Review: In Celebration of Violence

Wanton Children's Birthday Party


Developer: Julian Edison

Publisher: Julian Edison

Genre: Roguelike

Platforms: PC

Price: $7.99

A peasant, a soldier, a priest, and a hero walk into a bar. Each go their way, only to be slaughtered in a harsh and cruel world. Violence itself is the lone character who walks away feeling satisfied. Unfortunately, In Celebration of Violence isn’t nearly as satisfying.

Content Guide

Spiritual Content: The game contains magic and, more disconcertingly, summoning circles, often with corpses at the center.

Violence: There’s a lot of pixelated blood and fallen corpses.

Language/Crude Humor: There isn’t much language. There are some darker thematic elements that play into darker humor.

Positive Themes: If at first you don’t succeed, try, try again? 


The setup for In Celebration of Violence is intriguing. It tells a split narrative between several people, all of whom are ultimately slaughtered. It’s then revealed that Violence, the incarnation of an ideal, is the storyteller and claims the glory for each death itself. Unfortunately, my sense of intrigue for Celebration ended there.

I get the sense that there’s some sort of story buried in here. On the game’s Steam page, the developer says as much: “…the story is vague and largely nonexistent.” He even goes on to say the game is “meticulously unclear.” Well then, take that for what you will. There’s no story to concern yourself with.

The game’s aesthetics are certainly evocative of a world without hope. The music is dissonant and unsettling, pushing a perpetual feeling of danger and dread. Sounds are otherwise simplistic, but serve the means to the end.

Despite its harrowing feel, the art style is actually both nostalgic and endearing. Done with simplistic pixel-art, the visuals are still clear and easily recognizable. Given that you’ll be seeing that character creation screen long past the point of sickness, it would’ve been nice to get some additional character creation options, but what’s there is sufficient. The game has solid environmental variety from zone to zone. Unfortunately, you’re going to see those same early zones enough to get burned out on them.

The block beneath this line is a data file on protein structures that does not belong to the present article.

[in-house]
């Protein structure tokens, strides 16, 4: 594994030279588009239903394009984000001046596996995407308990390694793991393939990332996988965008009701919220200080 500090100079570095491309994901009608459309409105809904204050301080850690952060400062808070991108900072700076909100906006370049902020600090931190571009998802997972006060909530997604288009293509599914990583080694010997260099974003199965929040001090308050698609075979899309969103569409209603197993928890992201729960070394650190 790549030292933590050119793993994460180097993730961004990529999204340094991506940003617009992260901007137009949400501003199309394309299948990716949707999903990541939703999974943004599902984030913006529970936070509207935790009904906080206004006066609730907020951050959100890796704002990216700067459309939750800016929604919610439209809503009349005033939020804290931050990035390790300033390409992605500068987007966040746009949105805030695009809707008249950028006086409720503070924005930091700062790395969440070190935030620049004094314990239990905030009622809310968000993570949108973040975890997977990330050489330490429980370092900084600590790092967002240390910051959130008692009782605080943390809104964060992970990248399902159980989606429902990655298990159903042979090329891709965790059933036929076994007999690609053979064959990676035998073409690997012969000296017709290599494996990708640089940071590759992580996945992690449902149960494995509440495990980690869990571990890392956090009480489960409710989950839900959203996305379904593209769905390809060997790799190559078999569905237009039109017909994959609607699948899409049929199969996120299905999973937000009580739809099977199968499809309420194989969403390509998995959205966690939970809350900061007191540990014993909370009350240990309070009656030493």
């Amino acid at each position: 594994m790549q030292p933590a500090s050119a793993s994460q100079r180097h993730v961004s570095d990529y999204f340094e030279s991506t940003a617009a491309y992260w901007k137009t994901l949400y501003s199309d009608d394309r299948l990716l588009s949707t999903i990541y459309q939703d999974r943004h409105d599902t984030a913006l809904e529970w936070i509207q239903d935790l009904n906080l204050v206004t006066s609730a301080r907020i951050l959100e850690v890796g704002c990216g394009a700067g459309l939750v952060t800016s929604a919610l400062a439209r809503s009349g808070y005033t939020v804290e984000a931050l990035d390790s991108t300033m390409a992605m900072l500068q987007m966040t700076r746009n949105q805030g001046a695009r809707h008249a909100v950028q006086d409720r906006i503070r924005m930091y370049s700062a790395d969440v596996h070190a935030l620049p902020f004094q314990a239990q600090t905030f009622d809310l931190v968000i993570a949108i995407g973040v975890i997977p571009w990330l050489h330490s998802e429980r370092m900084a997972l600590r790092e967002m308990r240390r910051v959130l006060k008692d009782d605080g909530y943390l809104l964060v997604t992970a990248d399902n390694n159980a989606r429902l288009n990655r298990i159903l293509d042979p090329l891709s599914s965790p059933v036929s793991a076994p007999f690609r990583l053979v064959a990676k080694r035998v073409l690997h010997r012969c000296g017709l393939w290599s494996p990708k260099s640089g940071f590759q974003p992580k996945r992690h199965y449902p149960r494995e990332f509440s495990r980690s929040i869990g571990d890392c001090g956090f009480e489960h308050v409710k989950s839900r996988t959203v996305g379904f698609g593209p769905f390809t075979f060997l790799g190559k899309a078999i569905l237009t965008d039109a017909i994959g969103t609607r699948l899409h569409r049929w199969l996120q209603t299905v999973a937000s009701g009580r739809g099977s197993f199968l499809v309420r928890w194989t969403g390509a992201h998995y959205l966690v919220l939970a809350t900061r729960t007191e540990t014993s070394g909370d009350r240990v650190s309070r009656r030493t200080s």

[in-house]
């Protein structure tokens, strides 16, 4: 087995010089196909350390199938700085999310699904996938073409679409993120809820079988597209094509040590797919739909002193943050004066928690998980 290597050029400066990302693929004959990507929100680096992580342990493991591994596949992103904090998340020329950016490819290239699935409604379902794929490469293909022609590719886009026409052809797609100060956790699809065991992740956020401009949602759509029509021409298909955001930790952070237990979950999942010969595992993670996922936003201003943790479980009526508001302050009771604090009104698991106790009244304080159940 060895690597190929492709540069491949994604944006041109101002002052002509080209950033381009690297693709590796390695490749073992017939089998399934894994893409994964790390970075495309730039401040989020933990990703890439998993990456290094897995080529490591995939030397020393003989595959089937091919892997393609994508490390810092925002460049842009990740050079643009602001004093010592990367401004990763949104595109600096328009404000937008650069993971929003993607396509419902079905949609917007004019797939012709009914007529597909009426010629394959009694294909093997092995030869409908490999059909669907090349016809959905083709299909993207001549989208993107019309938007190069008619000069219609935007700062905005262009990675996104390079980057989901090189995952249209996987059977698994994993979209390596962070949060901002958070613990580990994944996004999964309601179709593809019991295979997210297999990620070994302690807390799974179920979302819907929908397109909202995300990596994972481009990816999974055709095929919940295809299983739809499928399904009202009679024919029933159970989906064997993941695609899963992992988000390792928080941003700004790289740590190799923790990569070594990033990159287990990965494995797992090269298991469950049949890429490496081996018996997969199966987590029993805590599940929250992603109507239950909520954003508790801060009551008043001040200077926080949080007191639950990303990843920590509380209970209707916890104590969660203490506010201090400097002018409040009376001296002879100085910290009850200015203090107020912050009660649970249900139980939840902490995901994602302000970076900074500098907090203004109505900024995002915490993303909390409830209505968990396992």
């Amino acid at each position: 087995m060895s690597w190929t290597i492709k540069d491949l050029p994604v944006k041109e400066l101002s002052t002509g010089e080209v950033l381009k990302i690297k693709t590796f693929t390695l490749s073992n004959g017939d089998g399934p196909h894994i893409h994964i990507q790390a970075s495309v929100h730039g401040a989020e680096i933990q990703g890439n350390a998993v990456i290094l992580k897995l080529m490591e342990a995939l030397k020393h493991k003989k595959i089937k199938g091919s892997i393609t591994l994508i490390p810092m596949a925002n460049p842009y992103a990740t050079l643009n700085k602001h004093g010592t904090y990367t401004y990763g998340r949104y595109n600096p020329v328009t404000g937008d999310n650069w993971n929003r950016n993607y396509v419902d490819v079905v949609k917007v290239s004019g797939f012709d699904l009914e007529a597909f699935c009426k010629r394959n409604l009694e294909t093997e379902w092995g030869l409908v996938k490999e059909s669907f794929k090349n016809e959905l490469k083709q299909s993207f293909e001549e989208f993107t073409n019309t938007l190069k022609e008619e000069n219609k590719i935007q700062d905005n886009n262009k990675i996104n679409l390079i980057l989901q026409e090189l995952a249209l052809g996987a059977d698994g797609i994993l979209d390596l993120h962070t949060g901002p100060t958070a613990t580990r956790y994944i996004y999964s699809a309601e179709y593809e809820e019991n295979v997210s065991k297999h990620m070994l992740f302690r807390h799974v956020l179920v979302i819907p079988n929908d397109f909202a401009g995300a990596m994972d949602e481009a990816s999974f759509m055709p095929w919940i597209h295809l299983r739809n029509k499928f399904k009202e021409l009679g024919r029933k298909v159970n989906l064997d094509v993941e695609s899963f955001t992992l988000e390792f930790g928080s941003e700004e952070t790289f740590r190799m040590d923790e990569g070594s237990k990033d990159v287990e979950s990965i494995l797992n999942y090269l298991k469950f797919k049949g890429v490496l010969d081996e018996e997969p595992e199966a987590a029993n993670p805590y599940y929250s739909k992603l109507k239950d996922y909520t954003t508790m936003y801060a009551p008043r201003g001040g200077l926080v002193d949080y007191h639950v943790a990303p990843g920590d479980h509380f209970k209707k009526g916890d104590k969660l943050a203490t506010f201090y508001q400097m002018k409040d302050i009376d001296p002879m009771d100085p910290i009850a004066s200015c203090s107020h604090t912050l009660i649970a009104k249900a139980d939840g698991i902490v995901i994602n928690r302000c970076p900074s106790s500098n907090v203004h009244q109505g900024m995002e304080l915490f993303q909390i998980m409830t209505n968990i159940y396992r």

As a SoulsBorne fan, I should enjoy a game that invokes the Dark Souls name in its marketing materials. Unfortunately, Binding of Isaac is also mentioned, and it’s fair to say that I have struggled with various elements of that game in the past. When you take the brutal nature of both of those games and meld them together, what you’re left with is In Celebration of Violence—an ambiguous roguelike with difficult combat that not only disregards any notion of onboarding, but revels in its absence.

With each death, you’re able to (sometimes) keep a portion of the experience you’ve earned. That can be used to upgrade stats, making you a more viable adventurer over time. With each fresh run, areas are procedurally generated anew, keeping things from getting rote. Unfortunately, nearly every other game mechanic is left up to you to uncover. 

I can certainly see the Souls influence on Celebration. You can slaughter NPCs in the starting area, sacrifice health at an altar to the point of killing yourself, and stumble across a wide swath of hidden elements, from enemies to unknown environmental hazards. The combat also takes cues from the Souls series, employing dodge and parry mechanics to queue  your enemies up for big counter-attacks.

Unfortunately, when it comes to boss battles, the game leans more roguelike that Souls-like. When you take down bosses, you’re rewarded with substantial ‘XP’ which can be used to increase your stats in subsequent runs. When you die in later dungeons, however, those bosses and the worlds they inhabited are brought back like you never accomplished anything.

To be clear, the minute to minute combat of In Celebration of Violence feels all right, though nothing in particular to write home about. The roguelike world-reset elements combined with “meticulously unclear” documentation make this game feel, at times, like a disheartening grindfest. You’ll pick up some tricks and learn how things work with time, but you should expect a substantial investment of effort to get to that point.

Sadly, In Celebration of Violence won’t be for everyone. In fact, it’s likely for very few. I see how someone who loved the mechanics could fall down a rabbit hole poking at the game. There’s plenty to discover and roguelike fans could find Celebration a rewarding experience. The art style is also cool, despite it’s depressing thematic elements. For the cost of admission, roguelike fans have plenty here to discover. But I don’t believe anyone else will enjoy their time with the game.

Review copy generously provided by SuperIndie.Games

The Bottom Line


In Celebration of Violence is a decent roguelike with learnable systems and some interesting ideas that are dragged down by ambiguous instruction and subpar, dissonant music.



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Joe Morgan

Gamer, software developer, dog lover. When he's not writing for GeeksUnderGrace or CrossConsoleGamers, you can find him streaming at

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